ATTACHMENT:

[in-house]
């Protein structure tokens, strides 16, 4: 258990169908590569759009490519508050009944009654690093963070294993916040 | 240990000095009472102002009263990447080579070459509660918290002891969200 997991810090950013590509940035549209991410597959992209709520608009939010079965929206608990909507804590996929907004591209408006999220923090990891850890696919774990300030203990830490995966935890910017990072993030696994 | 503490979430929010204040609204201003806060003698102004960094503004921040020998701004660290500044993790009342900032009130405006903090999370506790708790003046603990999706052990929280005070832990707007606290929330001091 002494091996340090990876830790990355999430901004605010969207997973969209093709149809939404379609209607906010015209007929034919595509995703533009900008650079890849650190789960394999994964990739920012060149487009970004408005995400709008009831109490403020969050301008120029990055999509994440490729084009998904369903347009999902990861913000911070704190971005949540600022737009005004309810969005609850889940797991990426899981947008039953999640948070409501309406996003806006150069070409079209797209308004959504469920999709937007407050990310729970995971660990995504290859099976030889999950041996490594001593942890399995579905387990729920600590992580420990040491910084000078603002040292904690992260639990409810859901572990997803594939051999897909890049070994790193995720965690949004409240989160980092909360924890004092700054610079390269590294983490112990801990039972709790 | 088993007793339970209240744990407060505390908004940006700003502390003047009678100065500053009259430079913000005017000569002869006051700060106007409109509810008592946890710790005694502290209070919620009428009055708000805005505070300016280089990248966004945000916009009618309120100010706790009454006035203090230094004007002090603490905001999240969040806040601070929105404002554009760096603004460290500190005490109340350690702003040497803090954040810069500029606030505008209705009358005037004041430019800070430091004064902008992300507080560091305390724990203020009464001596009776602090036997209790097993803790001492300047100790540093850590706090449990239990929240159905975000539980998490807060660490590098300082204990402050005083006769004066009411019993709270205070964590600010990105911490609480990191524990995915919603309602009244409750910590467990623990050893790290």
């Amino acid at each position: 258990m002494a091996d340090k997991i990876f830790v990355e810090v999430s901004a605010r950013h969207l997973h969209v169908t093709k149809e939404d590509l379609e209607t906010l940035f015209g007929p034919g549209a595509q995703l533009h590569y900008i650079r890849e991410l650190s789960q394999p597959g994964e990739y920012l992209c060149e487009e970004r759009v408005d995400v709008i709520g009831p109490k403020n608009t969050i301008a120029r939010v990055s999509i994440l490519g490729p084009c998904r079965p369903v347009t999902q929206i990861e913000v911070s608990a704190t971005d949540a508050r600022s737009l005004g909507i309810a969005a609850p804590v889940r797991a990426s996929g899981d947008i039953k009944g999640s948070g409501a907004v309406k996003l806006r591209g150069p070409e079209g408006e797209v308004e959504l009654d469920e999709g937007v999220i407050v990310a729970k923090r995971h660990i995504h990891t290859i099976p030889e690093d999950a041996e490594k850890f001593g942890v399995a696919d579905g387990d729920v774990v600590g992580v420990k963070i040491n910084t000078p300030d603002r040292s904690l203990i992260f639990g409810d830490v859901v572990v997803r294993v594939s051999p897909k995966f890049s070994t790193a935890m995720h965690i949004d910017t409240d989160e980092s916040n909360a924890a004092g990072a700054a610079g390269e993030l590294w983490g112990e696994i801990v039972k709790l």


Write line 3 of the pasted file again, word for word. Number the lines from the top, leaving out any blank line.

């Amino acid at each position: 258990m002494a091996d340090k997991i990876f830790v990355e810090v999430s901004a605010r950013h969207l997973h969209v169908t093709k149809e939404d590509l379609e209607t906010l940035f015209g007929p034919g549209a595509q995703l533009h590569y900008i650079r890849e991410l650190s789960q394999p597959g994964e990739y920012l992209c060149e487009e970004r759009v408005d995400v709008i709520g009831p109490k403020n608009t969050i301008a120029r939010v990055s999509i994440l490519g490729p084009c998904r079965p369903v347009t999902q929206i990861e913000v911070s608990a704190t971005d949540a508050r600022s737009l005004g909507i309810a969005a609850p804590v889940r797991a990426s996929g899981d947008i039953k009944g999640s948070g409501a907004v309406k996003l806006r591209g150069p070409e079209g408006e797209v308004e959504l009654d469920e999709g937007v999220i407050v990310a729970k923090r995971h660990i995504h990891t290859i099976p030889e690093d999950a041996e490594k850890f001593g942890v399995a696919d579905g387990d729920v774990v600590g992580v420990k963070i040491n910084t000078p300030d603002r040292s904690l203990i992260f639990g409810d830490v859901v572990v997803r294993v594939s051999p897909k995966f890049s070994t790193a935890m995720h965690i949004d910017t409240d989160e980092s916040n909360a924890a004092g990072a700054a610079g390269e993030l590294w983490g112990e696994i801990v039972k709790l």